Disease Markers

Disease Markers / 2007 / Article

Open Access

Volume 23 |Article ID 985474 | https://doi.org/10.1155/2007/985474

Keith M. Kerr, Janice S. Galler, Jeffrey A. Hagen, Peter W. Laird, Ite A. Laird-Offringa, "The Role of DNA Methylation in the Development and Progression of Lung Adenocarcinoma", Disease Markers, vol. 23, Article ID 985474, 26 pages, 2007. https://doi.org/10.1155/2007/985474

The Role of DNA Methylation in the Development and Progression of Lung Adenocarcinoma

Received18 Jan 2007
Accepted18 Jan 2007


Lung cancer, caused by smoking in ∼87% of cases, is the leading cause of cancer death in the United States and Western Europe. Adenocarcinoma is now the most common type of lung cancer in men and women in the United States, and the histological subtype most frequently seen in never-smokers and former smokers. The increasing frequency of adenocarcinoma, which occurs more peripherally in the lung, is thought to be at least partially related to modifications in cigarette manufacturing that have led to a change in the depth of smoke inhalation. The rising incidence of lung adenocarcinoma and its lethal nature underline the importance of understanding the development and progression of this disease. Alterations in DNA methylation are recognized as key epigenetic changes in cancer, contributing to chromosomal instability through global hypomethylation, and aberrant gene expression through alterations in the methylation levels at promoter CpG islands. The identification of sequential changes in DNA methylation during progression and metastasis of lung adenocarcinoma, and the elucidation of their interplay with genetic changes, will broaden our molecular understanding of this disease, providing insights that may be applicable to the development of targeted drugs, as well as powerful markers for early detection and patient classification.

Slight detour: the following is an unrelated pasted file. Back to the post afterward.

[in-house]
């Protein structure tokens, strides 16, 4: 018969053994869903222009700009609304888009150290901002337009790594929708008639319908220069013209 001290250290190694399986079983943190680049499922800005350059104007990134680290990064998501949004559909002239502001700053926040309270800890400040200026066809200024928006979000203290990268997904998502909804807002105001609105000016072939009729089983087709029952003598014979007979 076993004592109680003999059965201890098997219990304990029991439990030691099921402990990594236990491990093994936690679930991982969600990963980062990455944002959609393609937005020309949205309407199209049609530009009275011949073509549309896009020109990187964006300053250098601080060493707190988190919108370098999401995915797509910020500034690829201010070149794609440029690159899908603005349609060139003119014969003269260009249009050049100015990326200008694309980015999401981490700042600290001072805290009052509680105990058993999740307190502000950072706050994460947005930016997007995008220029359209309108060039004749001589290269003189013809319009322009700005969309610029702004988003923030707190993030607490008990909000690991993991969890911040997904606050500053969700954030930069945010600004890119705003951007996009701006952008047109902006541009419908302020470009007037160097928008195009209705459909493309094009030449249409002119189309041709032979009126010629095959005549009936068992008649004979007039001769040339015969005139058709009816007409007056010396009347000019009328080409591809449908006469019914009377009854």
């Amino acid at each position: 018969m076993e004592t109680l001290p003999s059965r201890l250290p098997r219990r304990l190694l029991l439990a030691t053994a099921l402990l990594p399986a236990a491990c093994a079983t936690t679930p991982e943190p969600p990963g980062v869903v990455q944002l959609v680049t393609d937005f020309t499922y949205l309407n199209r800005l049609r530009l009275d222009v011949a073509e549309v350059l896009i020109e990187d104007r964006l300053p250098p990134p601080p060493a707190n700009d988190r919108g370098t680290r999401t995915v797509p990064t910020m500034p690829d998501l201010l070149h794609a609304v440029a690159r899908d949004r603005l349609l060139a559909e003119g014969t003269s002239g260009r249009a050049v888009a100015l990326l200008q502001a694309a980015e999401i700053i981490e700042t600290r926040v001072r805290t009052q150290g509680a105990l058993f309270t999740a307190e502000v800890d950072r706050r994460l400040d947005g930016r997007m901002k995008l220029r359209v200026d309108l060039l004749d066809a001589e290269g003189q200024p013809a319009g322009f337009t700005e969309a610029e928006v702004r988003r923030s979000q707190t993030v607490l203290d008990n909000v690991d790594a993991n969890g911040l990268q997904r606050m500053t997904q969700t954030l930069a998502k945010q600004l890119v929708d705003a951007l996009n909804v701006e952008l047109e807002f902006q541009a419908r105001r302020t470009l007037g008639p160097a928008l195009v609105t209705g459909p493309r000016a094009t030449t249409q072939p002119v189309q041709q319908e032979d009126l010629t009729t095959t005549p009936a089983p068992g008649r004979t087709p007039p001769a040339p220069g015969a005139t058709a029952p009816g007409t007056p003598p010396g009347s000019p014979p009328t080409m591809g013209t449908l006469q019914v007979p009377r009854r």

Copyright © 2007 Hindawi Publishing Corporation. This is an open access article distributed under the Creative Commons Attribution License, which permits unrestricted use, distribution, and reproduction in any medium, provided the original work is properly cited.

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